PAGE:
JustFacts

Victimization of Indigenous Women and Girls

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July 2017

Research and Statistics Division

Victimization of Indigenous Women and Girls

While all women and girls in Canadian society face an unacceptable risk of violence, particularly at the hands of intimate partners, research shows that Indigenous women and girls self-report experiencing dramatically higher rates of violent victimization.Footnote 1

Self-reported rate of sexual assault of Indigenous women more than triple that of non-Indigenous women

According to the 2014 General Social Survey (GSS) on VictimizationFootnote 2, the rate of self-reported sexual assault of Indigenous people (58EFootnote 3 per 1,000) was almost triple that of non-Indigenous people (20 per 1,000). The rate of sexual assault self-reported by Indigenous women (113EFootnote 4 per 1,000) was more than triple that of non-Indigenous women (35 per 1,000).

Self-reported rate of maltreatment of Indigenous girls before the age of 15 close to triple that of Indigenous boys

There was a higher proportion of Indigenous people who self-reported being physically or sexually maltreated before the age of 15 (40%) than non-Indigenous people (29%). More specifically, a larger proportion of Indigenous girls (14%) self-reported experiencing both physical and sexual maltreatment before the age of 15 than Indigenous boys (5%E).Footnote 5

Self-reported spousal violence of Indigenous women three times higher than non-Indigenous women

The 2014 GSSFootnote 6 found that 10%E of Indigenous women self-reported having been assaulted by a current or former spouse within the last five years compared with 3% of their non-Indigenous counterparts.Footnote 7 The proportion of self-reported spousal violence against Indigenous women was almost twice as high in the territories (19%) than in the provinces (10%E).

Injury in cases of self-reported spousal violence more common for Indigenous women victims

According to the 2014 GSS on VictimizationFootnote 8, injury in cases of self-reported spousal violence is more common for Indigenous female victims (51%) than for non-Indigenous female victims (39%). Of these Indigenous female victims, almost half (56%E) self-reported severe forms of spousal violence (i.e. where the victim was sexually assaulted, beaten, choked, or threatened with a gun or a knife).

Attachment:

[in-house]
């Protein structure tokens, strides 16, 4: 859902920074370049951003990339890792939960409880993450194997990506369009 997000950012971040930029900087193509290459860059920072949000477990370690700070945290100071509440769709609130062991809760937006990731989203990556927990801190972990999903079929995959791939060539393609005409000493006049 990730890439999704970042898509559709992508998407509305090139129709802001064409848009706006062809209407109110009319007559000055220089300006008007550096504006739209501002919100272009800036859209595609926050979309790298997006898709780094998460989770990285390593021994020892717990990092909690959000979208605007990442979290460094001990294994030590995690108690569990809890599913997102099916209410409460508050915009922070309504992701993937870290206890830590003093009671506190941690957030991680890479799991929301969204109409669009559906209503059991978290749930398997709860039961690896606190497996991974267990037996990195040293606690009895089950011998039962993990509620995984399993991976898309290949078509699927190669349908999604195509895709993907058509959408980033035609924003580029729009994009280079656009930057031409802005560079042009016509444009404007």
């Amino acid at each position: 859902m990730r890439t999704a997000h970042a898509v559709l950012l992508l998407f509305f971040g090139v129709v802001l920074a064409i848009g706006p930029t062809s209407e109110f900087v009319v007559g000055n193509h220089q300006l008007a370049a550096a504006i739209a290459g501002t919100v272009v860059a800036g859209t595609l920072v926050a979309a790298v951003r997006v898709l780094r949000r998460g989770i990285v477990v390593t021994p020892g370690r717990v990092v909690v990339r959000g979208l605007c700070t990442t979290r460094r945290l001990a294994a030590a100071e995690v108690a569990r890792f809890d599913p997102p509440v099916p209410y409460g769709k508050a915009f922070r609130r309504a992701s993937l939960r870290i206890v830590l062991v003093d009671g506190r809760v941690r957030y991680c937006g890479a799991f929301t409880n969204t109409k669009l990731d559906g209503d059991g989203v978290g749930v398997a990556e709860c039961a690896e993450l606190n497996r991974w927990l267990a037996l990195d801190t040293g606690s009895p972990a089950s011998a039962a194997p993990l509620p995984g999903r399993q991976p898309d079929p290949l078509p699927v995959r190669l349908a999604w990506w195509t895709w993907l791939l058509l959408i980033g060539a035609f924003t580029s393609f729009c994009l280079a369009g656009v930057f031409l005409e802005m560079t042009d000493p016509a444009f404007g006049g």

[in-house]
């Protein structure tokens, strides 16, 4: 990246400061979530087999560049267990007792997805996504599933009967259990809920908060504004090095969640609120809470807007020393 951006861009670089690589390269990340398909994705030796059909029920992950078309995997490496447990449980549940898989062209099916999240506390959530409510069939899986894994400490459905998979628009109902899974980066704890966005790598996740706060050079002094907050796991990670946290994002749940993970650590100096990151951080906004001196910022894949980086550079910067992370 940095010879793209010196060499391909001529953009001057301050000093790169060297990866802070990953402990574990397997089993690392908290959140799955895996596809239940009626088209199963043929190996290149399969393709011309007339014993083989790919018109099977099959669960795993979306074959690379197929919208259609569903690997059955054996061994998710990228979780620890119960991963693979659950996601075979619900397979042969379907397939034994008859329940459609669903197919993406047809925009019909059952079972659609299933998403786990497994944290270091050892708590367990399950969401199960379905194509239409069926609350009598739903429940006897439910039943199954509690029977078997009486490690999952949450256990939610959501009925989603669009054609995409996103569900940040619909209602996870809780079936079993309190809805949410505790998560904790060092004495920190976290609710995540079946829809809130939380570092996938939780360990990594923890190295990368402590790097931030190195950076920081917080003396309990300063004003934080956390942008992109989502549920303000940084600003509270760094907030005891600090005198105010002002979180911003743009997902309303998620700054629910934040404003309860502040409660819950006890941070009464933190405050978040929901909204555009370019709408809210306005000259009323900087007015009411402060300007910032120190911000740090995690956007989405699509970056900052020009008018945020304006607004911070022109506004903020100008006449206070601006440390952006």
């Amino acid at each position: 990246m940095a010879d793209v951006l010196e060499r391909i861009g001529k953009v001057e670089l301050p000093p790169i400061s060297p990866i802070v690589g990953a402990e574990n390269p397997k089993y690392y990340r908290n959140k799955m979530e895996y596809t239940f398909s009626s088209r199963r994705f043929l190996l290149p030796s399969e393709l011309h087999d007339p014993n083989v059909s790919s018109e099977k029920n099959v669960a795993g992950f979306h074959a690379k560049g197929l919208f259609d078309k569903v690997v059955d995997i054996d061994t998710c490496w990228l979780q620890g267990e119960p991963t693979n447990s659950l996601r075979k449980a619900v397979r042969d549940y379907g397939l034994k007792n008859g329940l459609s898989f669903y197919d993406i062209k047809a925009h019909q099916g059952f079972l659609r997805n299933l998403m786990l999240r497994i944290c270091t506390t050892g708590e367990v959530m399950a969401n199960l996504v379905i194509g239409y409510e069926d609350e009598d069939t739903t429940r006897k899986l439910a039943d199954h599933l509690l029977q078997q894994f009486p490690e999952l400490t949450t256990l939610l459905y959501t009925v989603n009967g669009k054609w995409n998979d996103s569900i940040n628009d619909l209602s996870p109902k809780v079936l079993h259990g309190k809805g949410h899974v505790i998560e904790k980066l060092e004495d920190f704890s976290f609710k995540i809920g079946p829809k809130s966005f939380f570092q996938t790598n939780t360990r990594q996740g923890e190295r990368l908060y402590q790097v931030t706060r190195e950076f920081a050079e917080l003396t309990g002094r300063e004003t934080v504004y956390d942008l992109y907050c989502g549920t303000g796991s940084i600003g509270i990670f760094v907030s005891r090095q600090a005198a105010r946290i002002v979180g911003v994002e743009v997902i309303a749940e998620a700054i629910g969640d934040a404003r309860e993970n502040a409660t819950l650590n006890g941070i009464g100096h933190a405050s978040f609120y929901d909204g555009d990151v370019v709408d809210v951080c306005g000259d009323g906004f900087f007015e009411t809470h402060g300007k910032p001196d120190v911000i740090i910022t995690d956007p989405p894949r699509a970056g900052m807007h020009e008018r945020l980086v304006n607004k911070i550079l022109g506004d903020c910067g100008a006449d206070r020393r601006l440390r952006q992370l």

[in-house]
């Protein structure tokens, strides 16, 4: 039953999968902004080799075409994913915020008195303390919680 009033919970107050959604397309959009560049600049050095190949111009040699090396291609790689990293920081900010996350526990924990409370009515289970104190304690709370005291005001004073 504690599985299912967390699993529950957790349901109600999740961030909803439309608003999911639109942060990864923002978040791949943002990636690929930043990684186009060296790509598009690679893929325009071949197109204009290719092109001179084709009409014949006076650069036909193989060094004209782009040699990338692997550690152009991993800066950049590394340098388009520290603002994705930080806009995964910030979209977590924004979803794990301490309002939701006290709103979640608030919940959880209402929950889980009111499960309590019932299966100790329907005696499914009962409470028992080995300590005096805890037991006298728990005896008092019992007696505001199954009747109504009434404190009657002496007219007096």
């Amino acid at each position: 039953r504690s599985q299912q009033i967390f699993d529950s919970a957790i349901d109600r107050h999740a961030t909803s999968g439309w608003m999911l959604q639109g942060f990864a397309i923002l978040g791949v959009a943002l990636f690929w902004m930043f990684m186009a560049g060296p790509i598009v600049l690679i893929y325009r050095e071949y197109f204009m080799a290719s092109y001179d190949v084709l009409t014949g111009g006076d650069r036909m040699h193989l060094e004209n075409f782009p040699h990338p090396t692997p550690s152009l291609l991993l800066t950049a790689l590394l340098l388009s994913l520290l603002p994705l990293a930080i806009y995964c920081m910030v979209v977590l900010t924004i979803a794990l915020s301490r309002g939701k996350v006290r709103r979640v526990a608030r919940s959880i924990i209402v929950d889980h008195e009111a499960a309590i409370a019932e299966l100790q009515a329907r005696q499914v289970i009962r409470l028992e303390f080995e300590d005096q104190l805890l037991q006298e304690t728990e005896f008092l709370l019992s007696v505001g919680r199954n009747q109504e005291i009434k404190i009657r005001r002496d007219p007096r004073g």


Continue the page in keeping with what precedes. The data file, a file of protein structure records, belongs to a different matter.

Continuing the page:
Indigenous female victims of spousal violence more likely to fear for their lives

The 2014 GSSFootnote 9 also highlights that Indigenous female victims were more likely to fear for their lives (53%E) in comparison to non-Indigenous female victims (29%).Footnote 10 Indigenous females (25%) were also more likely than non-Indigenous females (13%) to self-report emotionalFootnote 11 or financialFootnote 12 abuse by a current or former spouse. In a little over nine out of ten cases (96%), an Indigenous female victim of physical violence also self-reported an emotional or financial victimization.

Indigenous mothers have higher self-reported frequency of abuse compared to non-Indigenous mothers

Daoud et al. (2012)Footnote 13 found that self-reported abuse towards Indigenous mothers was higher (31%) than that reported by non-Indigenous mothers (12%). The most common perpetrator was a partner, husband or boyfriend. The study also showed high proportions of abuse among lone-mothersFootnote 14 (35%). In another study, Daoud et al. (2013)Footnote 15 found that close to one third (31%) of Indigenous mothers reported being a victim of abuse and 16% reported being a victim of intimate partner violence (IPV)Footnote 16. In comparison, 12% of non-Indigenous mothers reported being a victim of abuse and 6% reported being a victim of IPV.

IPV can worsen after a separation

It is common for IPV to worsen after a separation. A study by Pedersen et al. (2013)Footnote 17 found that 22% of Indigenous women self-reported being a victim of post-separation intimate partner violence (PSIPV) compared to 7% of non-Indigenous women within five years after the separation. Results showed that coercive controlFootnote 18 and age were predominant factors explaining the inequalities in PSIPV between Indigenous women and non-Indigenous women. The study found that Indigenous women experience more coercive control than non-Indigenous women and that more of them were younger than their non-Indigenous counterparts.

About a third of Indigenous female victims of spousal violence contact a formal victim service

The 2014 GSS on VictimizationFootnote 19 showed that 71% of Indigenous women who were victims of spousal violence contacted a formal victim service. The 2013/14 Transition Home Survey (THS)Footnote 20 show a total of 5% of all shelters are located on reserves. In addition, more than half (63%) of the shelters in Canada reported offering culturally relevant services for Indigenous women, 46% reported offering culturally relevant services for Indigenous children and 21% reported having available services in at least one Indigenous language (primarily Cree, Ojibway or Inuktitut). Although the THS did not report on the Indigenous identity of its clients, there were more admissions in the territories and in western provinces. A previous THS (2005/06)Footnote 21 collected data on the nature and use of shelters situated on reserves. Facilities on-reserve were twice as likely to be emergency-oriented than those off-reserve. As well, the on-reserve shelter clientele was more likely to have previously used the shelter compared to clients in off-reserve shelters. Finally, while the majority of women in shelters both on- and off-reserve were fleeing abuse, the proportion of those on-reserve fleeing abuse was slightly higher (78% and 73%, respectively).

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